Session 6 – Upper Body and Lower Back. A few side bends here. Shades of Matt's Magnificent Seven again. No problem here. Then some forward stretches that make me feel as if I'm about to breast stroke across a pool, until I get to the rotation part, which makes me feel a lot like a human screwdriver. Next is another “impossible” move – getting my head on my crossed arms, which arms, by the way, are to rest flat on the floor. (See closing comment in Session 5 above.) This is followed by the ankle grip. How about we make that "the calf grip," Sifu?
Finally, review time! And then Part II, which I’ll cover next week.
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With all due respect to the master, I am not feeling a bit transformed. What I AM feeling is middle-aged, overweight, inflexible, and, at times (when doing the wrist rotations, for example) rather silly. I also feel distinctly American. We in the West have such a different way of approaching fitness than those in the East. I’m used to thinking of working out as something that involves sweat, weights, machines, soreness, and a lot of grunting (at least from men in the gym). This seems too…easy. (That is, until I try those human pretzel positions.) But I am beginning to understand that part of Sifu’s process involves achieving a deeper awareness of my body. Normally I regard it as something unwieldy and unattractive and cumbersome – even an enemy of sorts. And I suspect that many Americans do the same. However, as I am trying to stretch just a tiny bit further (“Get those fingers to the ground, girl!”), I am beginning to sense muscles instead of merely rolls or cellulite, to feel my body instead of just lugging it around. I may not feel transformed – but then again, perhaps my viewpoint is becoming so, albeit quite gradually.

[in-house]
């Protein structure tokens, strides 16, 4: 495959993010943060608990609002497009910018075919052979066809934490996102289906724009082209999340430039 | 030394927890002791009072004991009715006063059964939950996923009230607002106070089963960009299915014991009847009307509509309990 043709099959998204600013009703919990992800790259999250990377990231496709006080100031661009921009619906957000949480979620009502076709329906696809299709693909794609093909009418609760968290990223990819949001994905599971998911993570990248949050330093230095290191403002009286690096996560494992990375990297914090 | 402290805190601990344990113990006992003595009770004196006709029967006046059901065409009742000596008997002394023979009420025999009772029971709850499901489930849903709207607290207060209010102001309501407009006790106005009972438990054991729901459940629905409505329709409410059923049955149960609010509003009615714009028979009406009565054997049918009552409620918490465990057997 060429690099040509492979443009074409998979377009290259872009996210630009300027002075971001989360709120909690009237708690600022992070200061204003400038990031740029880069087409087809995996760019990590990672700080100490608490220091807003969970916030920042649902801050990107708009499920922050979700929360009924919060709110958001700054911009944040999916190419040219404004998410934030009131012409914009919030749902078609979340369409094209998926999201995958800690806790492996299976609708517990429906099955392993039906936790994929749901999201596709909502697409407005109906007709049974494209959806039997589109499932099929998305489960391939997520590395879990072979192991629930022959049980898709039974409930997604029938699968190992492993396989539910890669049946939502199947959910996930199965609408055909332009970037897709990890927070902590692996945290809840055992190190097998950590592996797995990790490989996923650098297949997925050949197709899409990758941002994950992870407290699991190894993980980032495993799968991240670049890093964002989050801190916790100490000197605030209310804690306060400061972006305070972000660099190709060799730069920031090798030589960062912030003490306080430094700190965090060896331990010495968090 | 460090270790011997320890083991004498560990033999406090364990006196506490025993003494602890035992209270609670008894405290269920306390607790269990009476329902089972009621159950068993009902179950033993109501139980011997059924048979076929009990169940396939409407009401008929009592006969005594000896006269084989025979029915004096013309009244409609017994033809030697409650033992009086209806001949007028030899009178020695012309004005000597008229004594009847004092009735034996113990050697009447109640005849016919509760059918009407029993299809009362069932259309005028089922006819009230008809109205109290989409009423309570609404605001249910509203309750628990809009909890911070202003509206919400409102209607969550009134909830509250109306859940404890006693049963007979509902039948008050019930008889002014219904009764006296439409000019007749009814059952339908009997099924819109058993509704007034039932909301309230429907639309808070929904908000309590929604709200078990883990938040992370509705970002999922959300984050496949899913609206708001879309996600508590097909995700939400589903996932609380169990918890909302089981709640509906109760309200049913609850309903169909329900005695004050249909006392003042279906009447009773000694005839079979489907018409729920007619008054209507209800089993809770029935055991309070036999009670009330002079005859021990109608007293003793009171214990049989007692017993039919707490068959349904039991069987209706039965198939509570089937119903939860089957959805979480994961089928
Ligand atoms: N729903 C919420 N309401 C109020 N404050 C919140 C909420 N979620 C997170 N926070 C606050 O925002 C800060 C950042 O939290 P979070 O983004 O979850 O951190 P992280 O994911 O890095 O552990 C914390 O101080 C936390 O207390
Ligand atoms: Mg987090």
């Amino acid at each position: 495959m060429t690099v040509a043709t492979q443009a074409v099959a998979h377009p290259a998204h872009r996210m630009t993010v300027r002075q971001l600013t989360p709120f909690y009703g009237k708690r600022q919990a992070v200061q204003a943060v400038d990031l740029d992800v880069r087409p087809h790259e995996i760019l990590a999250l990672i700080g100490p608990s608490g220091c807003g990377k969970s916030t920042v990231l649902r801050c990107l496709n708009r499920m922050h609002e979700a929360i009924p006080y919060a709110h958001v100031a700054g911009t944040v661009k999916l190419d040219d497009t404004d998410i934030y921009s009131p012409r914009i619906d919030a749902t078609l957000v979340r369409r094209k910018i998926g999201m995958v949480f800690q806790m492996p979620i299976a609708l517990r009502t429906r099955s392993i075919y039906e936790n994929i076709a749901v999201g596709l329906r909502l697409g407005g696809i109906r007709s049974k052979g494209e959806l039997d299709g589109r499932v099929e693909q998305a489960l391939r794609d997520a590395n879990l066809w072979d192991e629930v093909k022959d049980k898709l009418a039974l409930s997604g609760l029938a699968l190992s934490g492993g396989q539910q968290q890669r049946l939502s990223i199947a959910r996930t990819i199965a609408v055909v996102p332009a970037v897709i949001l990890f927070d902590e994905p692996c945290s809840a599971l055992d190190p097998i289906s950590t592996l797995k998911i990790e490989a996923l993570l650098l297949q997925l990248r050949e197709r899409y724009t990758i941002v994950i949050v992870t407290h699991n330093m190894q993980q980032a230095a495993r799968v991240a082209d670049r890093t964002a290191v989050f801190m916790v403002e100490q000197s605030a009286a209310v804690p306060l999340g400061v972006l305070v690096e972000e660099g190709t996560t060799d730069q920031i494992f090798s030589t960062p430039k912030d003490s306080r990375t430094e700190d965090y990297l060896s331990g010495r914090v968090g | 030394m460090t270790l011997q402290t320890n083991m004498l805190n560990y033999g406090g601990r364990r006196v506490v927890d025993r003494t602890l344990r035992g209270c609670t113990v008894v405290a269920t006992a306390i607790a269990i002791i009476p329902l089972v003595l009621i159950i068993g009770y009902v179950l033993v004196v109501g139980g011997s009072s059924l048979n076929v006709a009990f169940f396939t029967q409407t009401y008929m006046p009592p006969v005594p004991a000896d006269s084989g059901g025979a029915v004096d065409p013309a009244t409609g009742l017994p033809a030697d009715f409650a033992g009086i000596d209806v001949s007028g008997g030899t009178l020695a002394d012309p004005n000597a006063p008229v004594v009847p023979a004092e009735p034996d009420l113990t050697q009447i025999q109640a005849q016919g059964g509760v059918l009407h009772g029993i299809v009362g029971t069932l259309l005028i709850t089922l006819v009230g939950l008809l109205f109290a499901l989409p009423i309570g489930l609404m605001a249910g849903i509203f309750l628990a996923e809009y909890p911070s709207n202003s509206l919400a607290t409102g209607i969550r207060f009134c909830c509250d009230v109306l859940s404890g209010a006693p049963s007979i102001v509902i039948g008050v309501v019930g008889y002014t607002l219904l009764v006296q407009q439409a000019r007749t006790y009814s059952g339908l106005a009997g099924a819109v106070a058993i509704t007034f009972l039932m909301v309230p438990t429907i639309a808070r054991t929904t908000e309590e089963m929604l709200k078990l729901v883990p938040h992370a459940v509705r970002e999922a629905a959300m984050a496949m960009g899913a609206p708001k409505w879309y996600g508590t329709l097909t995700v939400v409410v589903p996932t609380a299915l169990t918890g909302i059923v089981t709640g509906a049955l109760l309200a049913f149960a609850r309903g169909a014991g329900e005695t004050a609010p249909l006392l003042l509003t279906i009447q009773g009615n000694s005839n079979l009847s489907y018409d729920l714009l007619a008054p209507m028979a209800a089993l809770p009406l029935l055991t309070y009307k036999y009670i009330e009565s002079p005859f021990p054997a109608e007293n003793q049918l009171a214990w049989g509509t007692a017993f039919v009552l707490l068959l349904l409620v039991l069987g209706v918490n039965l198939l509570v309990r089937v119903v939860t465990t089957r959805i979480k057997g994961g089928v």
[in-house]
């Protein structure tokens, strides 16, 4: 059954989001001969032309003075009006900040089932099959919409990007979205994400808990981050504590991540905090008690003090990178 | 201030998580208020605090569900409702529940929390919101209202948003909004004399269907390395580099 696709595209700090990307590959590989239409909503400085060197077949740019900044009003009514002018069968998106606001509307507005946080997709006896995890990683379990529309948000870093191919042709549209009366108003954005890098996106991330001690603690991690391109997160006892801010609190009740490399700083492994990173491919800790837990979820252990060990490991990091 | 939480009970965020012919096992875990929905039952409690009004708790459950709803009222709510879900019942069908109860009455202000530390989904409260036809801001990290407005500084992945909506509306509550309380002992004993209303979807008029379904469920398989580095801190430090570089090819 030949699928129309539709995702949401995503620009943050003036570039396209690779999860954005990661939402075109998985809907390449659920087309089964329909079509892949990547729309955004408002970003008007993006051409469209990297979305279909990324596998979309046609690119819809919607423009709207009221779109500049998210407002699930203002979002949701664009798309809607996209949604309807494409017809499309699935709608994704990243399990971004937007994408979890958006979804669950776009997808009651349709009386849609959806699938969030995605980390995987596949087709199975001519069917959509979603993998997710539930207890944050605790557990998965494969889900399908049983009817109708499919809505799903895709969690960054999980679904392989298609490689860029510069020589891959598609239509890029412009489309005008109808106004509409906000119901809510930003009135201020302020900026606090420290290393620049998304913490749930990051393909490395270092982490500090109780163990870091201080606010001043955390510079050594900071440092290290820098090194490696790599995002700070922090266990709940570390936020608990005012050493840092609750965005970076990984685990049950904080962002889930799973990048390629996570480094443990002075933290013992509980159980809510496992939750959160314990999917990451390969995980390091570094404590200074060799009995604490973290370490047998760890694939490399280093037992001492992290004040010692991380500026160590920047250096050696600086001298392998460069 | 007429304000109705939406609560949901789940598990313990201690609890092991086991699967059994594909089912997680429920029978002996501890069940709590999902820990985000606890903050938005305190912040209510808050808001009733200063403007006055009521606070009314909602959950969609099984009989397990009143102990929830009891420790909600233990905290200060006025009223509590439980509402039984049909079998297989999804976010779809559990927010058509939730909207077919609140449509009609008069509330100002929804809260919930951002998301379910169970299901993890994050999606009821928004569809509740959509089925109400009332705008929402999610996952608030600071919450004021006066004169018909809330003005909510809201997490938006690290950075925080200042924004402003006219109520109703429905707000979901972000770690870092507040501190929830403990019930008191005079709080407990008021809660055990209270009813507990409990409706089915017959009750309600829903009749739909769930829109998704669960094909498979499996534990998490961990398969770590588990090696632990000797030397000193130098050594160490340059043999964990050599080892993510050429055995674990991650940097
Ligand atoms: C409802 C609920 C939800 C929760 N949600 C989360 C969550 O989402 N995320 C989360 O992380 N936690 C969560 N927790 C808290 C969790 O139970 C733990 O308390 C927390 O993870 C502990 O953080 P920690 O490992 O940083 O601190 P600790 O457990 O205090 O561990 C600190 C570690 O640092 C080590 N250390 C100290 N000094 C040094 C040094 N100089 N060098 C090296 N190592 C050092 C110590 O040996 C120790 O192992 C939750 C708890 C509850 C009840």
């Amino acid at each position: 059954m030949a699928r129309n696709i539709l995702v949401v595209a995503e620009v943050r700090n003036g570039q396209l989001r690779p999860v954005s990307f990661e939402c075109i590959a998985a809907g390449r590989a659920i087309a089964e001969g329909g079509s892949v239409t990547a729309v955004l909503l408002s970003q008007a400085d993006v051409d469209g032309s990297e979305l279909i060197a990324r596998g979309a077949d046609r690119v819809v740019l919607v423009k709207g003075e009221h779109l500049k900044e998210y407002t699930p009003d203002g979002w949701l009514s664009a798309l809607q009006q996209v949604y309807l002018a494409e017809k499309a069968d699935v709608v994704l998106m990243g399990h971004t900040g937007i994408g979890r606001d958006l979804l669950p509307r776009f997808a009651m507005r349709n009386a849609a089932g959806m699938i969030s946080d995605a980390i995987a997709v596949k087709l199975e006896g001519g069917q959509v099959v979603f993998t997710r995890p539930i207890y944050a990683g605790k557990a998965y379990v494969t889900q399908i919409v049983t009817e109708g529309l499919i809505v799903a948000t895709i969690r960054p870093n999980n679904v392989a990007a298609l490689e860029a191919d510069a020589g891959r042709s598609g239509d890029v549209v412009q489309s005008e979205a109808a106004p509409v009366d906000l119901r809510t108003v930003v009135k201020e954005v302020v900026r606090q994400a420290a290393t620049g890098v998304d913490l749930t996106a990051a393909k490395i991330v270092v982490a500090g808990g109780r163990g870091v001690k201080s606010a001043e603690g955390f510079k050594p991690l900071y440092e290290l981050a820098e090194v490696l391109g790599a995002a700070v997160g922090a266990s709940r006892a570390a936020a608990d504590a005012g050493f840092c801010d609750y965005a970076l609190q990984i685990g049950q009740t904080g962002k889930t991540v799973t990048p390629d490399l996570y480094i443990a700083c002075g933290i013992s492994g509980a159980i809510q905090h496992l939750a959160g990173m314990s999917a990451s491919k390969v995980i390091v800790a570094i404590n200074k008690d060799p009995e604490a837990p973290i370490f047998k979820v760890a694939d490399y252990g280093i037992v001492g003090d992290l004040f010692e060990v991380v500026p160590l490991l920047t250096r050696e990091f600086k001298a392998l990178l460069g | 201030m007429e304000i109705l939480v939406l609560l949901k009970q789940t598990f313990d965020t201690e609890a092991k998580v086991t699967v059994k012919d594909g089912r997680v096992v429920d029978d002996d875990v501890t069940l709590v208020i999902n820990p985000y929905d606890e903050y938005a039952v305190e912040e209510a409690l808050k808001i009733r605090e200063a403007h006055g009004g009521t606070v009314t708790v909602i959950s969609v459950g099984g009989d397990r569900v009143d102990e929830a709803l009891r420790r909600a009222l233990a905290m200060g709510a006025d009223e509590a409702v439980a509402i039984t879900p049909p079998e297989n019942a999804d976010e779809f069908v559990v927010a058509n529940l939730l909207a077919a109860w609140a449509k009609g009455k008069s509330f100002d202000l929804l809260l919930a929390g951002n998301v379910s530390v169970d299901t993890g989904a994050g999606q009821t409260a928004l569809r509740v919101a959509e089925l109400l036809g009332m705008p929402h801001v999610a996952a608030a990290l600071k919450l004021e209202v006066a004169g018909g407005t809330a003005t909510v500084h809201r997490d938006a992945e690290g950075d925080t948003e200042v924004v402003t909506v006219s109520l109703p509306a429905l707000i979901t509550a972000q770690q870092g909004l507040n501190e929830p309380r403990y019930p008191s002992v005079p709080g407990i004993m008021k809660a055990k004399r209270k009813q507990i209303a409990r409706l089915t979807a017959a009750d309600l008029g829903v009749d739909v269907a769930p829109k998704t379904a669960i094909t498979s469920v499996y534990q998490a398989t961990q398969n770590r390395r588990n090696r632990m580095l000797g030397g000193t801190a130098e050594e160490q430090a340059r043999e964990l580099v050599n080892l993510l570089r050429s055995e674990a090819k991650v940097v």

Sifu and I are from different hemispheres and different religions – different worlds altogether, but I think he has something to teach this middle-aged, out of shape American gal. So check back in next week for The Shaolin Workout, Part II.